Dual Diagnosis: Alcohol-Related Death
Alcohol is a toxic substance, capable of influencing the body in extreme ways. It is considered to have a very high abuse risk, and those who use it excessively are likely to cause themselves serious harm.
The more an individual consumes alcohol, the more it is able to damage and influence the functionality of their body. It can alter their chemistry balance and force the body to become dependent upon alcohol. It can also damage and limit the effectiveness of vital organs.
The threats posed by alcohol can also be much more serious. With frequent use, the substance can cause fatal effects, ranging from organ failure to alcohol-induced accidents.
Death as a result of alcohol is an increasingly prevalent occurrence, but it can be avoided. Those who struggle with alcohol abuse are the most vulnerable, and preventative measures largely involve assisting them in stopping their alcohol use altogether.
How can alcohol kill?
Despite its popular use, alcohol is one of the most dangerous recreational substances. It can harm the body in many ways, and it is one of the notable substances which pose a genuine threat to the lives of those who frequently consume it.
What adds to the threat of alcohol is the several ways in which it can potentially cause such damage.
1. Organ failure
As it enters the body, alcohol comes into contact with several of the body’s primary organs, including both the heart and liver. Within the bloodstream, it circulates the system while the body processes and filters it.
Normally, the liver – the body’s primary filtration system – is able to process alcohol without a problem. When the substance is used excessively, however, it begins to falter.
When alcohol is drunk daily or in high quantities over a short period of time, it begins to accumulate in the body. The liver cannot process it quick enough, and so alcohol remains in high concentrations within the blood.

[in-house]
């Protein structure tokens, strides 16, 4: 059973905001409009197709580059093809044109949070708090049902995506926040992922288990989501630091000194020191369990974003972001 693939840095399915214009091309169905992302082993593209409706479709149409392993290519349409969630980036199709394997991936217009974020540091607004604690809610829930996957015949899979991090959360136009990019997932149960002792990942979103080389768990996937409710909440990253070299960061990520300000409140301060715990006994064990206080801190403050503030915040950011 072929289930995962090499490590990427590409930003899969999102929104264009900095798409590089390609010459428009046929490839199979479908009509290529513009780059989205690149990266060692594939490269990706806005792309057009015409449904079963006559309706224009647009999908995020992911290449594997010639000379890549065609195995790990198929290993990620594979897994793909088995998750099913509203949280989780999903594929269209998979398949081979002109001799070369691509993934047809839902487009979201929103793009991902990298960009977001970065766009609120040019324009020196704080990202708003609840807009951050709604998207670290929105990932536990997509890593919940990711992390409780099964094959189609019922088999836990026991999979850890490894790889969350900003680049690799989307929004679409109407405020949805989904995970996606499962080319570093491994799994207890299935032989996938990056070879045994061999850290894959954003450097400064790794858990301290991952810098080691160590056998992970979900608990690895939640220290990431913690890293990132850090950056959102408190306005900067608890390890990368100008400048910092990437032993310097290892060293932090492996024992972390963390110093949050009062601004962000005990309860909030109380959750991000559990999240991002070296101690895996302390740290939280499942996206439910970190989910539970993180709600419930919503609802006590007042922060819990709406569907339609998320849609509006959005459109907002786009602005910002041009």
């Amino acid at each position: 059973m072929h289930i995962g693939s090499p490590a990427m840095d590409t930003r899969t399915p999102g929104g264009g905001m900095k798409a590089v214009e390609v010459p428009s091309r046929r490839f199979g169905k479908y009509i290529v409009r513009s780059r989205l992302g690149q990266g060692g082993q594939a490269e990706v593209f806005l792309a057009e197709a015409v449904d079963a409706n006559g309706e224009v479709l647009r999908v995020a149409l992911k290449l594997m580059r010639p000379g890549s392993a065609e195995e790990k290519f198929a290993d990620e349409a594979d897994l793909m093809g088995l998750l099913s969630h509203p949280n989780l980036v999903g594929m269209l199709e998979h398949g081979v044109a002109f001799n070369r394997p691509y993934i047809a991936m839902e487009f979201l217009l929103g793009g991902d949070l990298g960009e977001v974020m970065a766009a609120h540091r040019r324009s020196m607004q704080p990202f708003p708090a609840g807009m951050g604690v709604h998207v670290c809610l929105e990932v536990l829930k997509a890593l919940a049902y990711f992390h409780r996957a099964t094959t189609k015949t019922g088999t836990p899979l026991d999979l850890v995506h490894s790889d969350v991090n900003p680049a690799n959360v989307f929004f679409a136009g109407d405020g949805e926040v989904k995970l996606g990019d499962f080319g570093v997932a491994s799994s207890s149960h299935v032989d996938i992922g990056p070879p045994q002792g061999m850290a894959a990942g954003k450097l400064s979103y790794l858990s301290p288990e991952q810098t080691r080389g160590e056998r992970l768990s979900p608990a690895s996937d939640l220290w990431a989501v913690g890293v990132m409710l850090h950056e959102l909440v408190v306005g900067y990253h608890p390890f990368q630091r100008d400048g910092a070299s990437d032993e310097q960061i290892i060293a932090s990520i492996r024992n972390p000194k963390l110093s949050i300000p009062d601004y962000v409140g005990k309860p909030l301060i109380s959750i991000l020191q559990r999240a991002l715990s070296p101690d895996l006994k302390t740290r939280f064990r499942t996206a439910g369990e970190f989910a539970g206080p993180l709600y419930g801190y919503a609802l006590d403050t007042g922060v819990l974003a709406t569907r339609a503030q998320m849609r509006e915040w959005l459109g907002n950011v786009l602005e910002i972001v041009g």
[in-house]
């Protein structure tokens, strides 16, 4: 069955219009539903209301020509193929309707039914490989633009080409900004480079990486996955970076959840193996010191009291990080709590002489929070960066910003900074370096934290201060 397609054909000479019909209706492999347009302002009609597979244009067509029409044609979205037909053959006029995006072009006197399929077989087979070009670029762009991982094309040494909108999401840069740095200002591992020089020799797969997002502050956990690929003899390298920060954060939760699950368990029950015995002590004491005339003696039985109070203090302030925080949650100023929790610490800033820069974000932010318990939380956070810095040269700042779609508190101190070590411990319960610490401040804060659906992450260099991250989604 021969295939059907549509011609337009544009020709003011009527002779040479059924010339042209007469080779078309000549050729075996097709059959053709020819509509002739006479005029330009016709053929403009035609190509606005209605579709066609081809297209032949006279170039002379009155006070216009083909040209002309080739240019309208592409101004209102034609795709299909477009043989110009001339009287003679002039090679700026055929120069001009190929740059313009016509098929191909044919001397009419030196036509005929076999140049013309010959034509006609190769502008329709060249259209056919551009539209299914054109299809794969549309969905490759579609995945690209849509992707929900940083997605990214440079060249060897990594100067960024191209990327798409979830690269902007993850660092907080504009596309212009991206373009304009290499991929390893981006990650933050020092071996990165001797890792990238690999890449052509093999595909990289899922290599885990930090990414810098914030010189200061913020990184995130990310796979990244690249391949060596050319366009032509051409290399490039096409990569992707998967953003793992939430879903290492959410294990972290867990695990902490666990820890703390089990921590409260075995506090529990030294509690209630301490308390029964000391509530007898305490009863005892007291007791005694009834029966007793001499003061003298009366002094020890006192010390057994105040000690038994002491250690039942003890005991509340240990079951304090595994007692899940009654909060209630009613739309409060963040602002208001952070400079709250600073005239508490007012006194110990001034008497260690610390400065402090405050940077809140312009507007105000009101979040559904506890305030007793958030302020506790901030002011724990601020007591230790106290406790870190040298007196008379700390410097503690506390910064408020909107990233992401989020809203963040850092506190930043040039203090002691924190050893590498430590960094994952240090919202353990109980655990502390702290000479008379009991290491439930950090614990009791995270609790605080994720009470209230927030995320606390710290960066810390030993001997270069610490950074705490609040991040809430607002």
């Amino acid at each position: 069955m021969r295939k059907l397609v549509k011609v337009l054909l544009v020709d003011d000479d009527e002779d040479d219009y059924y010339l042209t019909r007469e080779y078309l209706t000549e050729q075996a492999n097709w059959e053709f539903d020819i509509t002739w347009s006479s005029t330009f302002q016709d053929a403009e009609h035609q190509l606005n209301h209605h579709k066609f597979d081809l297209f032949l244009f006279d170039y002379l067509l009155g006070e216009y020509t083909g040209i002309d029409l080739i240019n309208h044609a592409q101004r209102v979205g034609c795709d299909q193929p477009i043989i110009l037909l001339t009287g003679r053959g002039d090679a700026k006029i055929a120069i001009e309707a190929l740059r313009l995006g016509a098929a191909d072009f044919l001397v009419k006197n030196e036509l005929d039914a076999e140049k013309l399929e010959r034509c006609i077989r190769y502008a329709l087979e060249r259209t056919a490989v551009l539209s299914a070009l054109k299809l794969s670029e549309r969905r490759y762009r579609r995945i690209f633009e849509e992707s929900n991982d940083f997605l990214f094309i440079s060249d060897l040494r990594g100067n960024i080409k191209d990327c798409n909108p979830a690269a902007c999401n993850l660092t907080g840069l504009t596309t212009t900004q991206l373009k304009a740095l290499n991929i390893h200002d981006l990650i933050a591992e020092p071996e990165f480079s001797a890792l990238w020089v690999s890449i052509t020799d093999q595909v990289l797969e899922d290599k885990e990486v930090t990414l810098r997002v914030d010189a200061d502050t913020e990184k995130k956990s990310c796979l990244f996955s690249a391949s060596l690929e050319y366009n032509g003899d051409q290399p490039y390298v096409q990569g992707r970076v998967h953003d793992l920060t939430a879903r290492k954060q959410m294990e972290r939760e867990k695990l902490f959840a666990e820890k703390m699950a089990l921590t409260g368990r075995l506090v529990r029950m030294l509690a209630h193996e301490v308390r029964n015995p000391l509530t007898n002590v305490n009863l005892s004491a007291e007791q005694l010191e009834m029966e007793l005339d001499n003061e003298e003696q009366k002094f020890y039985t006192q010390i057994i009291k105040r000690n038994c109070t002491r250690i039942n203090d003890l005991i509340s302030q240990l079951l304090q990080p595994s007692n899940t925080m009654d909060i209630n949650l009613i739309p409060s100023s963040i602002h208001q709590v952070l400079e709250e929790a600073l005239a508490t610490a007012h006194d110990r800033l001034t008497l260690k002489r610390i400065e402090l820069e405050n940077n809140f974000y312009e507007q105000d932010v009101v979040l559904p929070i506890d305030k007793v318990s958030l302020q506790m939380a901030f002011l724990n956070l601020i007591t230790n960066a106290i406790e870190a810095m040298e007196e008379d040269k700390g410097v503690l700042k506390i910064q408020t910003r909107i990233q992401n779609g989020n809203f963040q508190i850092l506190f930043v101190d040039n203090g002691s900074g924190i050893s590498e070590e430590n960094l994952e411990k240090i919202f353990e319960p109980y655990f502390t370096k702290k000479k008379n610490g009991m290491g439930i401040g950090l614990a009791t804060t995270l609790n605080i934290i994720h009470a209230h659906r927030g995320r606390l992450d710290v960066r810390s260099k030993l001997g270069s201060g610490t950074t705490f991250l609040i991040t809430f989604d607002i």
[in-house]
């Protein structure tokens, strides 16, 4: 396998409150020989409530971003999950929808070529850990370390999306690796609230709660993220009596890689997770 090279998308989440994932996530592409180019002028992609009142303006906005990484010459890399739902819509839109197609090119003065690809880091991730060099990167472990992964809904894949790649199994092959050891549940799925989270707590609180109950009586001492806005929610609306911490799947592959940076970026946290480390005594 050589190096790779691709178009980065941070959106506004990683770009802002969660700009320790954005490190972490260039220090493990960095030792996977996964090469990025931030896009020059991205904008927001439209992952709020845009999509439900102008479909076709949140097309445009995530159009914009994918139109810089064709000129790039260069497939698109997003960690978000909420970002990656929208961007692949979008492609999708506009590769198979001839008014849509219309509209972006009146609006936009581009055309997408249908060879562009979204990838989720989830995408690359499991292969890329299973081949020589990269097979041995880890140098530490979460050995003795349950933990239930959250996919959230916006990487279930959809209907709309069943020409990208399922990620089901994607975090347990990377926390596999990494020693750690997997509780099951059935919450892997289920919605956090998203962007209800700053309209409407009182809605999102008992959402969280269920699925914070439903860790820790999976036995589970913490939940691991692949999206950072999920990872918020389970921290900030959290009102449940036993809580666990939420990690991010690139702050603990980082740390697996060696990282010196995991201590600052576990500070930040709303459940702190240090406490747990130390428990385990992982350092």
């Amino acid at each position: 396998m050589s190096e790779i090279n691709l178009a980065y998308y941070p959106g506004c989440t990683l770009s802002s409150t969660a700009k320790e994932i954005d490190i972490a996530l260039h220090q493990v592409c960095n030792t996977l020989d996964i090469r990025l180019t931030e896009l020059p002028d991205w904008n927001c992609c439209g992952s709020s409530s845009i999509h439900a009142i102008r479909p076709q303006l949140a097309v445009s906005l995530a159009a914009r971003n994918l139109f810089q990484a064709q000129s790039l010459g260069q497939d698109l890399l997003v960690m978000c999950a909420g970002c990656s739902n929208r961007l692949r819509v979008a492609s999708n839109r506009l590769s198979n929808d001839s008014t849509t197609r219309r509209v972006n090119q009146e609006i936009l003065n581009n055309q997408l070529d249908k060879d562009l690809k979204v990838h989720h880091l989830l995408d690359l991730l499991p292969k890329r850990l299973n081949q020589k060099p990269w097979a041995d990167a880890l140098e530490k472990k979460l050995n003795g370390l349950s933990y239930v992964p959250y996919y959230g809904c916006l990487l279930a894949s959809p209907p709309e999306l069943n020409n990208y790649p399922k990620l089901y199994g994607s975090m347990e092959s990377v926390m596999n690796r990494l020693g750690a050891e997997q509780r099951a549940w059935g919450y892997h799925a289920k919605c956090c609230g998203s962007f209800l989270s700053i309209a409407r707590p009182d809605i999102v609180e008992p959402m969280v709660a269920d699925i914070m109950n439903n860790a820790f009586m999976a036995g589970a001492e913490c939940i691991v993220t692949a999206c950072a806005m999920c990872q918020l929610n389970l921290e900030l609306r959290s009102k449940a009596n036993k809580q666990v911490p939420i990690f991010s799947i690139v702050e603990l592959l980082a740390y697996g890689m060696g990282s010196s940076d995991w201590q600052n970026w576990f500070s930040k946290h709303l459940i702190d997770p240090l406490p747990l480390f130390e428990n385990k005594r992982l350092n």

This can cause several problems. Firstly, high alcohol concentrations can scar liver tissue, killing off cells and reducing the organ’s ability to work. While the liver is able to regenerate cells, those with an alcohol addiction consume too much for this to take place.
The constant reduction of liver cells than cause the organ to fail, and this can trigger the failure of other organs, putting an individual’s life at risk.
High concentrations of alcohol in the blood can also affect the heart. Its presence can increase blood pressure, increasing the risk of cardiac arrest or stroke as a result.
2. Alcohol Poisoning
The body is able to withstand a certain amount of alcohol before it becomes overwhelming. As mentioned above, the primary organs can only cope with so much of the substance before they begin to fail.
When an individual consumes a large amount of alcohol in a short period of time – otherwise referred to as binge drinking – the alcohol content can quickly rise to toxic levels, subjecting an individual to alcohol poisoning.
Unlike liver damage, this can occur just from one session of excessive drinking. When an individual becomes poisoned, they can slip into a coma, have difficulty breathing, or suffer a sudden, life-threatening seizure.
Under the influence of alcohol, an individual can behave in very irrational ways. They may become overly confident, take more risks, or lose their social inhibitions.
In many cases, this is harmless, however, this effect of alcohol can also pose many risks. When drunk, a person is much more likely to do something dangerous, possibly posing a risk to either their own or someone else’s life.